To avoid competition between different species these creatures have followed a number of adaptations that they sing in different time of the year, some call at different times of night, other calls from different parts of the forest or even different heights within the same patch of vegetation all have been distinctly studied and documented. Unlike us, they’re even polite enough to stop calling if males of some other species sing too nearby. When I chose katydids as the subject for my Ph.D. I had a little idea of how this would change me. In I had worked on tree crickets (Oecanthus sp.) and did a little work at night in what passed for wilderness around Delhi. So going in I had no idea except the fact that it would require me to work in the forest. My teacher joked about how to teach swimming in the army they push the trainee in deepest part of the pool and how it was similar to my case where I on my first trip, went to Hoollongapar Gibbon Wildlife sanctuary, a 20 km2 patch of rainforest in Assam surrounded by tea gardens and villages on all sides and still a habitat for three families of elephants and of only Indian apes, the Hoolock gibbon (Hoolock hoolock), gibbons are curious beings even by standard of apes. They’re the only apes to be monogamous, a gibbon mates for life and a group of gibbons consist of mama and papa gibbons and two to four of their children. The dawn in Hoollongapar was greeted by howling calls of Gibbons warning off trespassers and dusk ended with callers of night coming out of their perches and sing, the towering giants of the namesake Hollong trees (Dipterocarpus macrocarpus) had the canopy so dense that even in afternoon you’d hardly ever feel the sun on your face. The first night there, it was an assault to my senses, the sharp clean air was acid to my city-bred lungs, the pitch black of night had me all but blinded and the sounds… oh! The sounds! It’s a humbling experience for your ears, being in the forest. It was September when I first went there, the monsoon was all but done though rains in Assam are a fickle thing, one moment the sky would be blue, the sun would be shining like clouds have no business here and a moment later it’d be raining and when it rained it poured! The water chills you to the bone and even after rain disappears the lingering chill and mist would turn the jungle into something right out of a fairytale so humidity never went below the ninety percent mark; leeches were in plenty and mosquitoes larger than anything I had ever seen happily feasted on me every night I was there. Once the sun sets and calling for the night starts, it was my job to locate a singer, record it, it was easier said than done really. The largest katydids are 13 cm in length and exceedingly rare, most of the time a katydid is somewhere between three to five cm, it would be singing right under my nose and I won’t find it until my teacher actually point it out for me. Not only because their small size but also because katydids are the masters of camouflage in the animal kingdom and when inactive during the day suspend themselves like leaves from branches.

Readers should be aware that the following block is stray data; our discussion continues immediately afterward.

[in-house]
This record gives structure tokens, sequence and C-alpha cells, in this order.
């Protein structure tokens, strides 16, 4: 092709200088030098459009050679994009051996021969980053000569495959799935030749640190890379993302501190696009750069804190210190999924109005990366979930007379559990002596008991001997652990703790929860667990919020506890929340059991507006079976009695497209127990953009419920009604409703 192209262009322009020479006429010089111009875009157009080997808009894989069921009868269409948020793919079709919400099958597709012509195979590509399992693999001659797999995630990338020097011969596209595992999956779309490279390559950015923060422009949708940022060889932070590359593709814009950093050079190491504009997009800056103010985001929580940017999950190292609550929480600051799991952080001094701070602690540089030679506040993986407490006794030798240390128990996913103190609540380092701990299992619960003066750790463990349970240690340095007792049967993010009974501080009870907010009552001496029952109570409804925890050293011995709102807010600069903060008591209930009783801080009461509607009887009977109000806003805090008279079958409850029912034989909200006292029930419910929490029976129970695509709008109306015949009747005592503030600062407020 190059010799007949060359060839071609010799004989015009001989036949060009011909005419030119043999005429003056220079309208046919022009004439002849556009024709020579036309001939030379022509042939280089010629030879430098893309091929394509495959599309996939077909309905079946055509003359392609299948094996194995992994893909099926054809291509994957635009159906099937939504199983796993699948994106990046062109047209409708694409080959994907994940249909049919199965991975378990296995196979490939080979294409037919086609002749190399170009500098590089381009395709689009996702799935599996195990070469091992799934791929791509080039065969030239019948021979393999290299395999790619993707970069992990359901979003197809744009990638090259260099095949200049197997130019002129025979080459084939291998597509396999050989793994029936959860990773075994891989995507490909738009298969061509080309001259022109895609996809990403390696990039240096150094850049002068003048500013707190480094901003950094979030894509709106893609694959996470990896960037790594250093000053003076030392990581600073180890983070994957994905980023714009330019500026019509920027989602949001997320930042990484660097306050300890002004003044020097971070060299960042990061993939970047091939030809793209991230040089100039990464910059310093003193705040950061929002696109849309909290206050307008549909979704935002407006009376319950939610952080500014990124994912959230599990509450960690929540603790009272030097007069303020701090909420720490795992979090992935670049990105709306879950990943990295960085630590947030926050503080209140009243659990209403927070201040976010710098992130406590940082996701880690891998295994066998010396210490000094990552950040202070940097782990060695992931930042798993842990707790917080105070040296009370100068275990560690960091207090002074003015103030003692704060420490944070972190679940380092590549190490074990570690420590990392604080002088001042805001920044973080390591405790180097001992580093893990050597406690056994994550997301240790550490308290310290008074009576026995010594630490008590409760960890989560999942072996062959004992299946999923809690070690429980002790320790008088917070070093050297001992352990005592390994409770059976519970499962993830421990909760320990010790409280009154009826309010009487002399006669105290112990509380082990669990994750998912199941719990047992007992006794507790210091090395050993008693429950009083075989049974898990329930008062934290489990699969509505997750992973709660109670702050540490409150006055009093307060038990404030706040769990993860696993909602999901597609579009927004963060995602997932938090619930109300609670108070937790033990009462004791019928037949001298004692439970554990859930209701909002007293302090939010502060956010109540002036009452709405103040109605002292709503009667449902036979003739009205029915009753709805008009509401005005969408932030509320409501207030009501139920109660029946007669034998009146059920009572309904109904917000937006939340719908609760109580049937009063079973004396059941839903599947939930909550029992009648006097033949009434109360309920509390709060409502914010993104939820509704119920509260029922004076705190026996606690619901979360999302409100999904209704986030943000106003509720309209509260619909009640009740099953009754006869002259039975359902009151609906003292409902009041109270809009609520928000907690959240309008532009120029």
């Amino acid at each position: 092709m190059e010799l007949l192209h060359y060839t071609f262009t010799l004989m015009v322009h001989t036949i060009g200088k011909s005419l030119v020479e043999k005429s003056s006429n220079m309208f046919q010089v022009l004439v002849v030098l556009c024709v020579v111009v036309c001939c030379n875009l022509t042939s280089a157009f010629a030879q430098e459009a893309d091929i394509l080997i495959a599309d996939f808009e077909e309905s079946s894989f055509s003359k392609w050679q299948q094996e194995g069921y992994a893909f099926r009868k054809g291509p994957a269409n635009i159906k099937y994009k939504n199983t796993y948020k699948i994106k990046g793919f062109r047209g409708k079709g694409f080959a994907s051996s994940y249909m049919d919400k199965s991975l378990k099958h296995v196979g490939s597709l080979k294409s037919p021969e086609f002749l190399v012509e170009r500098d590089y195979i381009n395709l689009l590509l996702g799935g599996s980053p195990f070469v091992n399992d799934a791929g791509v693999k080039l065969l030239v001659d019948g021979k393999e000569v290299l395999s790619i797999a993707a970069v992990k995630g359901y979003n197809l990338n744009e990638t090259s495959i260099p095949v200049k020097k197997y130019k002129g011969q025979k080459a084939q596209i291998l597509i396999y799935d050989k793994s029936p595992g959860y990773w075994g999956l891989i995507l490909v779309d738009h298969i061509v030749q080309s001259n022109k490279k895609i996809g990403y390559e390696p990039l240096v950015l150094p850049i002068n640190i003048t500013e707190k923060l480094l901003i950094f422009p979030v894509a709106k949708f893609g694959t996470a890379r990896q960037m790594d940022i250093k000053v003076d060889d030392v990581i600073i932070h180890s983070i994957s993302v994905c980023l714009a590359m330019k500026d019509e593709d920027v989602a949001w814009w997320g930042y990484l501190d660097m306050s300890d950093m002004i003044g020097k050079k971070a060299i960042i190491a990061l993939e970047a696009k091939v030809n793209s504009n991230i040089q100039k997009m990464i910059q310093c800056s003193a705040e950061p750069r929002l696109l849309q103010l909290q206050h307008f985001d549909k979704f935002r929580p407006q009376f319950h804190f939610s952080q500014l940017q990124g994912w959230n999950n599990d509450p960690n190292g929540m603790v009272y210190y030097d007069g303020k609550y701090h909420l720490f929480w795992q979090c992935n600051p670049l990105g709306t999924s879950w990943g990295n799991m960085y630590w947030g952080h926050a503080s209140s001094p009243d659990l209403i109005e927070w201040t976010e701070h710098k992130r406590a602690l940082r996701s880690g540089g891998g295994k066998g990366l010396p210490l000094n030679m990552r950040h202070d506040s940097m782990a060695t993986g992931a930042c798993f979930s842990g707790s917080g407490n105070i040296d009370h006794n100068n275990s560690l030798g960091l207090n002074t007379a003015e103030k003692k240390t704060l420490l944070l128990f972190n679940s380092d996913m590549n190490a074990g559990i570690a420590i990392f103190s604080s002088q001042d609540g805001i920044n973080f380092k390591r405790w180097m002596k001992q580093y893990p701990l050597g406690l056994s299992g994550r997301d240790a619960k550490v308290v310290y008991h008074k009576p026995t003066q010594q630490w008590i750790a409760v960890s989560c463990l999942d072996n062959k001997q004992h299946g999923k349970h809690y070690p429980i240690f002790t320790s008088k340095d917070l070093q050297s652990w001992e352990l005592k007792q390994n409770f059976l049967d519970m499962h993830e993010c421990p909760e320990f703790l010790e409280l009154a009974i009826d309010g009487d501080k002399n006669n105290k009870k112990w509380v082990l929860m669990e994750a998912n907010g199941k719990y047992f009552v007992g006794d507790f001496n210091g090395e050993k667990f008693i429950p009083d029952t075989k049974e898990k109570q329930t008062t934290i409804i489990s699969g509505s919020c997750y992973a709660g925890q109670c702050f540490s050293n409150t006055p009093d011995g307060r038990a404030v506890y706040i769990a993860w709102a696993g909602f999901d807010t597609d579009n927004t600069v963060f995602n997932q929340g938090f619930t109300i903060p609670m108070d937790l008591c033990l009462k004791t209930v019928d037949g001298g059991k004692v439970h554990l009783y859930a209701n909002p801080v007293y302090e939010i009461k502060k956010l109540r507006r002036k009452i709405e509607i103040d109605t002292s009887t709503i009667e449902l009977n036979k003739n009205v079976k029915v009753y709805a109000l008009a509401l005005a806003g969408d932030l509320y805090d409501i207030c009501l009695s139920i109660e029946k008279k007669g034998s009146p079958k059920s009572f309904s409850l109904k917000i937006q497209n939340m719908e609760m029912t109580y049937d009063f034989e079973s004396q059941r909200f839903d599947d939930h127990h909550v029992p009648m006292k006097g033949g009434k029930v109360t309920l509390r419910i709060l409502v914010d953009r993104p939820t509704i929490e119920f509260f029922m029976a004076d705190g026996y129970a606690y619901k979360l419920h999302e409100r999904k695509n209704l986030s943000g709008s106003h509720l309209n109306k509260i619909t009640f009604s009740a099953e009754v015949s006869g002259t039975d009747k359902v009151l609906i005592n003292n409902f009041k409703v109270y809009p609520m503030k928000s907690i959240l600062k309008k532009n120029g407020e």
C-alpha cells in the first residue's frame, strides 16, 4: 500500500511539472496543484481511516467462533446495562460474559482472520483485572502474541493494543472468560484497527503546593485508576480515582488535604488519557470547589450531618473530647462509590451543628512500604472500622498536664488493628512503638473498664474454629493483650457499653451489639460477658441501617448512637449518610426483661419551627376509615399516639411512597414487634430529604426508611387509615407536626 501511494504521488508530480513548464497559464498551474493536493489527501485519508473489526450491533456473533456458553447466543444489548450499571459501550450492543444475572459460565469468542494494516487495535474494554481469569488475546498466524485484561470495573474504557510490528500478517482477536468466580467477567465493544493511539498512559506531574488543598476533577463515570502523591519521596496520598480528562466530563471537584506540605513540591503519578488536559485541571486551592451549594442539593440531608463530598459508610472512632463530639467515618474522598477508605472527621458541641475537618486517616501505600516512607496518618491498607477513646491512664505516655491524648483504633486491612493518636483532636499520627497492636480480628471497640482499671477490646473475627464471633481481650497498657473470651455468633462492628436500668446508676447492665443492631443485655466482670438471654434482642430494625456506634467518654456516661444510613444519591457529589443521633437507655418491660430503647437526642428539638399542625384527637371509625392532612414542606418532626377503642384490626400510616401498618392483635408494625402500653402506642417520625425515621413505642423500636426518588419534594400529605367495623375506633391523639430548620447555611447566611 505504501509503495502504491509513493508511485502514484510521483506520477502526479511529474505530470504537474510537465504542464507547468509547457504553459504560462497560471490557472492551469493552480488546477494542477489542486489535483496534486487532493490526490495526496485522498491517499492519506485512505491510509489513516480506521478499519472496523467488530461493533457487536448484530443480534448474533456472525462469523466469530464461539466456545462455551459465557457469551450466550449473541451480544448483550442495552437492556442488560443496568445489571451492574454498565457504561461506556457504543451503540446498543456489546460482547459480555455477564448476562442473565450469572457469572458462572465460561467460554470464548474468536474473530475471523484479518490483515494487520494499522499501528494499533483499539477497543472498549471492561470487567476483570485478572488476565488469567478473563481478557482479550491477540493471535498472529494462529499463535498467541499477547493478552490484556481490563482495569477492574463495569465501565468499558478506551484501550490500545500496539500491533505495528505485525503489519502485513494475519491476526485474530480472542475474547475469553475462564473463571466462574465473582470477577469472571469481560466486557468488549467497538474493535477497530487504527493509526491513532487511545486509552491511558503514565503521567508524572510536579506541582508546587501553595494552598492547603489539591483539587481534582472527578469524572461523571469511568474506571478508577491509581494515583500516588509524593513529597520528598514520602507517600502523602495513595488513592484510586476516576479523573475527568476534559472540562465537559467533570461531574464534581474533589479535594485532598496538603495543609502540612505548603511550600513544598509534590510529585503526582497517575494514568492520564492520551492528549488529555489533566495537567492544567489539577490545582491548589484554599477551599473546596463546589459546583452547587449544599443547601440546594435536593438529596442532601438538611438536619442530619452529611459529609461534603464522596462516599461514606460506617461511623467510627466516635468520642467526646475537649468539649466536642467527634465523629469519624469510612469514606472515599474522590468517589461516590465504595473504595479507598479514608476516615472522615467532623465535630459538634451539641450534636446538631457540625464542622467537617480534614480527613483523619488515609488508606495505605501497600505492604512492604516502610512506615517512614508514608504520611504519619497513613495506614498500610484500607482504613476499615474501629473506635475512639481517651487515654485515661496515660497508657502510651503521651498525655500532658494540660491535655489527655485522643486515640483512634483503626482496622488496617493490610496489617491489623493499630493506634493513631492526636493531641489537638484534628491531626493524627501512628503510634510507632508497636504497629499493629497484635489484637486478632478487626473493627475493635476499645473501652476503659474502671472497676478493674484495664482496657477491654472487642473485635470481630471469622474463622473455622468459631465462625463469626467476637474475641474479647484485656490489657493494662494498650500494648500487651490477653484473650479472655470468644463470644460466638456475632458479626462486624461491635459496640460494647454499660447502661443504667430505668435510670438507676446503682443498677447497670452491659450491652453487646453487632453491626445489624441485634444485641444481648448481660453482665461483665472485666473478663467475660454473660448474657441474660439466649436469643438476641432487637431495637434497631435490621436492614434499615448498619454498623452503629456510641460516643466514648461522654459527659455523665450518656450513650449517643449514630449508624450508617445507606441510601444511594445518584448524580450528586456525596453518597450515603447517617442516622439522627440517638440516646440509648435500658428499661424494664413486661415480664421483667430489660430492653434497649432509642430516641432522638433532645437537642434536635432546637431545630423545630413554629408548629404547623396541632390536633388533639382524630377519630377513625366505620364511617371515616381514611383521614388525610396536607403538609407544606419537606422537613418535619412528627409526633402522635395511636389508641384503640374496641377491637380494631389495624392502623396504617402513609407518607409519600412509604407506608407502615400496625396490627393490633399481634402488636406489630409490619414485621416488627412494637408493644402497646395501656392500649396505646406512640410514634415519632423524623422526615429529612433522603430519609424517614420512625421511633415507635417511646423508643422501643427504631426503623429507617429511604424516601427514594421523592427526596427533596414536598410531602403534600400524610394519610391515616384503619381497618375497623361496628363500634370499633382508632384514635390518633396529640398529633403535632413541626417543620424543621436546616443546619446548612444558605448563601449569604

Once spotted, I had to stand there and wait for the singer to sing at peace before beginning to record them, a frustrating task for body and mind; to wait sitting on haunches in bushes or beside them on the track with a red-light trained on a katydid willing it to start singing because you had disturbed it once already when in joy of finally locating one you had its perch shook and now you have to wait until the katydid feels safe enough to sing again if it hadn’t altogether decided to fly away; I had waited once for an hour before giving up on a particularly stubborn one, katydids, as I said are picky about their singing. By the end of a week, I found eight different species occurring together in that small patch, there could be possibly more which would be found when looked more extensively. I keep going back again to the same place and have never found the same katydids singing twice, the last trip brought the final count to 12, 12 species all occupying the same habitat with little or no competition! A lesson about sharing if there ever was one! In the weeks I spent there one by one all the fear the darkness held for me since boyhood disappeared to the point that even in the city now when I happen to hear an unfamiliar sound I usually find myself going towards it rather than away. I grew calmer, learned to have more patience (an occupational requirement one must have in order to record them.) and to a certain extent got rid of the false notion of human supremacy to nature. By being blind in the dark I had my eyes opened to the glory of nature. The sad part, however, is that forest is still being encroached upon by tea-gardens and villagers, illegal logging every once in a while reduces the already too little area to worse; who knows how long the forest or their night singers would stay there for someone to look for them or listen to their songs. One may ask as cynics often do, why should we protect these insects? Katydids and crickets don’t produce commercial products, they don’t pollinate flowers, and they’re not nearly as charismatic as Tigers or Elephants to appeal to the masses so as to generate funds for their protection so in light of conservation these insects are as good as useless! To them I only say this; I spent the most memorable night of my life, my first night in a jungle stumbling from one tree to another looking for singers I could hear clearly but hardly see. That experience only made me realize that all I knew about nature, forests, and ecosystems was nothing, nothing compared to the experience I had in that single night. Conservation can’t be done in isolation, one cannot simply protect one species and let other go to oblivion, Nature doesn’t work like that. We’re all joined together, sometimes in a manner, we cannot even begin to comprehend. In Gibbon Sanctuary people don’t yet realize truly the treasure trove of nature they’re surrounded with. Things might be changing but not speedily enough, perhaps not today or in a year or five but someday they might realize the only question would it be too late to do anything by then? How long before we realize that this must stop? A saying in Hoollongapar goes like this “the louder sings a katydid, rowdier would the river flow” to an untrained mind this would sound like superstitions often heard among villagers but to one with slightest of ecology to their training would understand that the saying illustrates the close bond these insects share with their surroundings. The health of the forest depends on the availability of water hence the flow of the river and katydid can only sing as loud as healthy his (I say his because in katydids only males usually sing) home is. It’s not hence an overstatement when I say every person should spend a night in jungle at least once in their lifetimes; not the assisted, pseudo-safari that passes for it these days, but to be truly in the jungle alone or at least so they must feel surrounded by darkness of the wild and by songs of the unseen night singers just to understand their place in the scheme of things.